3 of the 4 finalists in the men’s and women’s singles of the Australian Open are 35 years old or older. Venus Williams was the first player to punch their ticket into the final, she’s 36; next was Serena, 35; then Roger Federer pulled out a grueling 5-set victory to reach the men’s final, 35. We are constantly told that youth reigns supreme when it comes to sports, but lately we are reminded that success can be achieved later than expected.
In the case of Roger Federer, the bar was set low going into this season. He was coming off a six month break from tennis as he recovered from a knee injury and subsequent surgery. Most “experts” and fans gave him ZERO chance of ever winning another major title let alone making the final of one. Well, just as Federer has done throughout his career, he’s defied these naysayers through some exemplary Australian Open performances.
In the case of the Williams sisters, both are in their mid-30s and looking hungrier than ever. Serena has been on the cusp of winning a slam since she won her last Wimbledon title in 2016. Venus on the other hand has had a significantly longer drought. She has not hoisted a grand slam singles trophy since 2008 at Wimbledon.
Venus has overcome the most adversity, having been diagnosed with sjogren’s syndrome in 2011—a physical ailment causing overwhelming bouts of fatigue. Doctor’s told her it was unlikely she would ever compete at a high level again, and here she is. This is her first final appearance since that ’08 title.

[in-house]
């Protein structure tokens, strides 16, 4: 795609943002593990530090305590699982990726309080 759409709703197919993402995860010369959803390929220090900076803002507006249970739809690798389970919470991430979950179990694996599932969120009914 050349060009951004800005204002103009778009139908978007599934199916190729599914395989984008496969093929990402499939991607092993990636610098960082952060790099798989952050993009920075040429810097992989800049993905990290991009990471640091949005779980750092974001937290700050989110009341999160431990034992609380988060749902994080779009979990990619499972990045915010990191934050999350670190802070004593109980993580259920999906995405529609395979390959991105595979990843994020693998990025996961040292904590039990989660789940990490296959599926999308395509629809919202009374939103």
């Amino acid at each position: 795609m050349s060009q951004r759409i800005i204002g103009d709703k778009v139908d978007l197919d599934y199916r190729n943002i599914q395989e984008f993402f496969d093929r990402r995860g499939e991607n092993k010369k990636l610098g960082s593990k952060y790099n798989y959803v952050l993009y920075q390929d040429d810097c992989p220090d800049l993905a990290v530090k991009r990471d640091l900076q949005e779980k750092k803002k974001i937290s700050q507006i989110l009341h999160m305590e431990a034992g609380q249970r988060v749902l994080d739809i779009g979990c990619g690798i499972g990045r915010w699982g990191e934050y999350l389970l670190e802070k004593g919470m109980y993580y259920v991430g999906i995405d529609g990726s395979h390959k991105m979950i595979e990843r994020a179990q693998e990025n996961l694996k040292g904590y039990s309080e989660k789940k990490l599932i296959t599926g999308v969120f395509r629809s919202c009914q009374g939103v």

The understanding in tennis is that if you’re past the age of 29, you’re finished. 30 is a dirty word. You’ve forgotten how to hold a racquet by then and you’re doomed to waste away into the sports abyss. Well times they are a changin’, and athletes are able to performance at a high level much later into their careers these days.
How do you maintain your peak performance later into life? Don’t be afraid to take some time off for rehabbing. Let’s face it, aches and pains will occur more frequently with age; but rather than pushing through them (or forcing through them), don’t be to take time off to fully heal. This is what Federer did after his knee injury. Instead of coming back for the U.S. Open to compete at half health, he sat out for the rest of 2016 to return to 100%. Now he’s playing his best tennis in years, and he attributes it to his time away.